For 25 years, George Lucas has had a problem. He’s been the Darth Vader of an evil developing empire.
Or so say his wealthy California neighbors. Since 1978, when he set up his corporate headquarters, Skywalker Ranch, on his property in Lucas Valley, Lucas has been attempting to get plans approved for a 300,000 square foot movie studio (which, while massive, would preserve 95% of the acreage and include plans to restore the topography). He’s been blocked by his anti-business, NIMBY neighbors every step of the way.
But far more interesting than Lucas’ defeat, is his plan for revenge.
As the official statement of withdrawal puts it: ”The level of bitterness and anger expressed by the homeowners in Lucas Valley has convinced us that, even if we were to spend more time and acquire the necessary approvals, we would not be able to maintain a constructive relationship with our neighbors.”
Thus last month, after years of frustration, Lucasfilms pulled its application for a studio facility and started conversations with The Marin Community Foundation to help them build an affordable housing complex on the site – which Lucas surely knows will raise more hackles. In the words of Peter Hall: “if there’s one thing rich people will hate more than having movie magic made in their backyard, it’s poor people moving in.”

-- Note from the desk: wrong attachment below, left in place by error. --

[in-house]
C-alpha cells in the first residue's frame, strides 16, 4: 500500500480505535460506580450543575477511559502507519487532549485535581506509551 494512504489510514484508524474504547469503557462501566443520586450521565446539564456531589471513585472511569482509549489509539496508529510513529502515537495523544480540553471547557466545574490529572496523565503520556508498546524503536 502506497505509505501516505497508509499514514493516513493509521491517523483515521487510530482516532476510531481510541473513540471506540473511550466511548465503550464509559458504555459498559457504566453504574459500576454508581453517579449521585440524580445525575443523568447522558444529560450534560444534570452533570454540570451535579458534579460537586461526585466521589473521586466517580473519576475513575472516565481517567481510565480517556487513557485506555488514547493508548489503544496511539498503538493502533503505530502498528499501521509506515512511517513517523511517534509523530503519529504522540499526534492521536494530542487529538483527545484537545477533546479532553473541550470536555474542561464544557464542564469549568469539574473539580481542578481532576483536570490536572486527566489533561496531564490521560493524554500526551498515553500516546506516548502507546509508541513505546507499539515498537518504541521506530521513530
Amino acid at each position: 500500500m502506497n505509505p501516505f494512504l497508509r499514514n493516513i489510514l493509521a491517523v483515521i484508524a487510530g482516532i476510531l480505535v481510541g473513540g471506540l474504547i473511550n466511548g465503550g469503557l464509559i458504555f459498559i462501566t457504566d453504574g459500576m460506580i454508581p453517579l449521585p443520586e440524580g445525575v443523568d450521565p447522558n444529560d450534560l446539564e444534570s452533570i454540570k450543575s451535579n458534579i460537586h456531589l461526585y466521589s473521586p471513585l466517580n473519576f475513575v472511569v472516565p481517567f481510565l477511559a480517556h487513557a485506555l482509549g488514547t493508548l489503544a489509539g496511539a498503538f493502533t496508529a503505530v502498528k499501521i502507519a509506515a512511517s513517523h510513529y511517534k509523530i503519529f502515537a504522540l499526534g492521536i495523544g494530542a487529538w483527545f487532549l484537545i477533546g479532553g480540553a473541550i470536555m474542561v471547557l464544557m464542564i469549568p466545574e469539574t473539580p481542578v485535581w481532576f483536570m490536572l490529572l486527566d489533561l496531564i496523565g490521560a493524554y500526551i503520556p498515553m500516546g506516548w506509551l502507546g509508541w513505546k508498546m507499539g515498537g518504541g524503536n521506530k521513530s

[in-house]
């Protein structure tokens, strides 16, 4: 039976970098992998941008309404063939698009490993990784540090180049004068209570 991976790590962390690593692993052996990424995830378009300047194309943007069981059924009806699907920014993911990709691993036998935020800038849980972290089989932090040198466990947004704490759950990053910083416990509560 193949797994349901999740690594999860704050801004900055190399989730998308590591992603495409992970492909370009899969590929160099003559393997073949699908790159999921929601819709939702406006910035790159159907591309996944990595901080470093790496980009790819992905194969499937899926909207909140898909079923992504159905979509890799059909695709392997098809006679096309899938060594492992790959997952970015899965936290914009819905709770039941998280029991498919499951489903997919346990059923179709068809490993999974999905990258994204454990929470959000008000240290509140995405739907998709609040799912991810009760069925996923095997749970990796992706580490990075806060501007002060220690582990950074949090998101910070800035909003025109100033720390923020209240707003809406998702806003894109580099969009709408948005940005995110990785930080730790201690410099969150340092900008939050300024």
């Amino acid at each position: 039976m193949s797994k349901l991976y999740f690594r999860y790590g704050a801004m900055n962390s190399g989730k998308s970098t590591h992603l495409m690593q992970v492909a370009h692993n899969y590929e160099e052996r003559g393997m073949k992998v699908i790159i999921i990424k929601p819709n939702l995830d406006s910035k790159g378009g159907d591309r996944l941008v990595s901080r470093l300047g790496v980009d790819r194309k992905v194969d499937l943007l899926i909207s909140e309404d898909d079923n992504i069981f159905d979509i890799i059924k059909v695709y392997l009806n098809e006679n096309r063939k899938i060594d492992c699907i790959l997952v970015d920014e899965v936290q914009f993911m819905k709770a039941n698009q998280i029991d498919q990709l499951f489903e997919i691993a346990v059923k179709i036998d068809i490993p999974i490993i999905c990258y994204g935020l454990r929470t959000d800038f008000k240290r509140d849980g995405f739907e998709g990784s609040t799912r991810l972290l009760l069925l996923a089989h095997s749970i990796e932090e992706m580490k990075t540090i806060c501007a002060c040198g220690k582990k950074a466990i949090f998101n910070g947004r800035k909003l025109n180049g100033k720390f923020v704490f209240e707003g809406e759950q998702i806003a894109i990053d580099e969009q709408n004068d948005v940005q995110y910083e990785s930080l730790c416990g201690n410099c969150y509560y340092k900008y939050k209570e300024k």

Lucas’ trials and tribulations are all too common in a world where distrust has turned neighbors not just into NIMBYs, but BANANAs (Build Absolutely Nothing Anywhere Near Anything). However, as we’ve chronicled in our Saving Suburbia Series and our latest on Crowdsourcing Citizen Participation, creating a positive discourse with the community is primary to any successful development.
So, while we appreciate Lucas’ gumption to trap his neighbors in their own logic (you only want housing? I’ll give you housing!), this rhetoric of antagonism will probably do little to change his neighbors from NIMBYs to YIMBYs – leaving the fate of this low-income housing project decidedly uncertain.